D’Aleo at Heartland: An Apple a Day
Joseph D’Aleo made an appearance at the Heartland Institute’s recent conference. This post is my turn at the cracker barrel, a response mostly to D’Aleo’s Slide #50
Claim: 75% of the stations disappear, many from colder higher latitudes and elevations and in stable areas of lower latitudes
Response: If it is D’Aleo’s intent to imply that losing ‘colder stations’ necessarily imparts a warming trend, this is a mathematical fallacy. D’Aleo provides no estimates on the change in trend due to the station drop. There have been several independent attempts to quantify a change in trend due to the factors that D’Aleo outlines:
Zeke Hausfather, January 21, 2010 posts a graph comparing the simple average temperature anomaly from 1,017 thermometers with data available through 2000 to 402 that stopped providing data sometime between 1970 and 2000. He finds no significant difference between the two traces suggesting that station drop out is not an important source of bias.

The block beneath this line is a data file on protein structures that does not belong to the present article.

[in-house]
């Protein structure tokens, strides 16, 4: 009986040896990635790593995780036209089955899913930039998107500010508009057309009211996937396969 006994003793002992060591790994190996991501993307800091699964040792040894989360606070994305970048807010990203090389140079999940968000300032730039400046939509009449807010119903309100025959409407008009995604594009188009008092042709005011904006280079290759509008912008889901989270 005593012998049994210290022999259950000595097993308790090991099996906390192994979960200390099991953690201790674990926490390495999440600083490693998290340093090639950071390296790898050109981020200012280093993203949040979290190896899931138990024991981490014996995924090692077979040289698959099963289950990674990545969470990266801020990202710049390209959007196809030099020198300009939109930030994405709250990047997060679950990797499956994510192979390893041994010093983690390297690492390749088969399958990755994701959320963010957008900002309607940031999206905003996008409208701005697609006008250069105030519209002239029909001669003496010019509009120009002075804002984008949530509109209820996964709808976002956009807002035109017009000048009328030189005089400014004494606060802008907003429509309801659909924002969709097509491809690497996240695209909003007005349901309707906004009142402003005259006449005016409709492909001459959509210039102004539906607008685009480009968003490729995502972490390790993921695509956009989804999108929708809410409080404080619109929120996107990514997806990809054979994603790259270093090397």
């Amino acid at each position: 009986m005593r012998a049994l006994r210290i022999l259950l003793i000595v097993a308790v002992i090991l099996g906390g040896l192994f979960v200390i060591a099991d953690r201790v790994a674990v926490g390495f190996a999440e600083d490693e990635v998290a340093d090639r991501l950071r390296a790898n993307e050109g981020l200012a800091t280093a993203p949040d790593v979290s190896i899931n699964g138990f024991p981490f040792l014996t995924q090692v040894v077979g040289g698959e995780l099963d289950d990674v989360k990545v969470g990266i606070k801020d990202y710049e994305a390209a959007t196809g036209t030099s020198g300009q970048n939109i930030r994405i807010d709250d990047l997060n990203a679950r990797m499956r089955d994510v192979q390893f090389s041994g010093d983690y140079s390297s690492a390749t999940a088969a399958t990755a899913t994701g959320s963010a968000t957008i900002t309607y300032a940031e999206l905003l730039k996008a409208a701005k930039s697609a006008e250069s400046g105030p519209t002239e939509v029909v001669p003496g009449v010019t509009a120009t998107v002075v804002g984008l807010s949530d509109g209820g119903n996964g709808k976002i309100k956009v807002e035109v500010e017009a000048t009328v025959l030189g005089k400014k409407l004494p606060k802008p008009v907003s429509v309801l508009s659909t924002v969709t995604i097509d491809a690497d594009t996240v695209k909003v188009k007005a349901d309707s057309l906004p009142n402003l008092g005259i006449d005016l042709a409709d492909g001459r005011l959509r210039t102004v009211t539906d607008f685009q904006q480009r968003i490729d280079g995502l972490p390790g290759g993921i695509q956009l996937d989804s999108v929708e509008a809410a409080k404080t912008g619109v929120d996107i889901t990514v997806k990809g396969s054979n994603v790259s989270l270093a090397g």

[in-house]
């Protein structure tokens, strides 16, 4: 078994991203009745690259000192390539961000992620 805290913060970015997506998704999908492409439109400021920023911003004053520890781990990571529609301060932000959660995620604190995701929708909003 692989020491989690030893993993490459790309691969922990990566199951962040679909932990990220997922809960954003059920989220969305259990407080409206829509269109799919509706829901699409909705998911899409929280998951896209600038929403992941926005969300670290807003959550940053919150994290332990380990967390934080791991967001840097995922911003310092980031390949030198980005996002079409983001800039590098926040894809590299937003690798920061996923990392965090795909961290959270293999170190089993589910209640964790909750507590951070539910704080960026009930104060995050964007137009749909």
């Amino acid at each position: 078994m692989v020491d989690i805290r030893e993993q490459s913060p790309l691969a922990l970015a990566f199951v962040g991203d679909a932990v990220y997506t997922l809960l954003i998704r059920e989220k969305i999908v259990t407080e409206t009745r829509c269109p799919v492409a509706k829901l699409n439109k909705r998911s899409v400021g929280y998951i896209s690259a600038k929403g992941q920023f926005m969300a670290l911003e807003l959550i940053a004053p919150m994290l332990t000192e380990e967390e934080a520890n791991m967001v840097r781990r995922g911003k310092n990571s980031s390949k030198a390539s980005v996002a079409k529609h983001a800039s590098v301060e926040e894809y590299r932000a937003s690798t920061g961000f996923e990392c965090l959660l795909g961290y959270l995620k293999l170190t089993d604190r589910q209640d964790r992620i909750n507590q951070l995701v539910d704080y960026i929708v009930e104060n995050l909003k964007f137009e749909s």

Ron Broberg, Feb 1 2010 posts an analysis of the effect of excluding high latitude, high altitude, and rural (low pop density) stations from a globally gridded average anomaly using GHCN v2.mean (raw) data.
Roy Spencer Feb. 20, 2010. Roy Spencer computes trends using data drawn from the NOAA-merged International Surface Hourly (ISH) dataset, a ground based thermometer record. Using area weighting, he compared land based temperature anomalies for the northern hemisphere computed thermometers in operation from 1986-2010 to trends published by CRU (which may also affected by the GHCN station drop). He finds no difference in trend – although the monthly data from the ISH dataset appears noisier.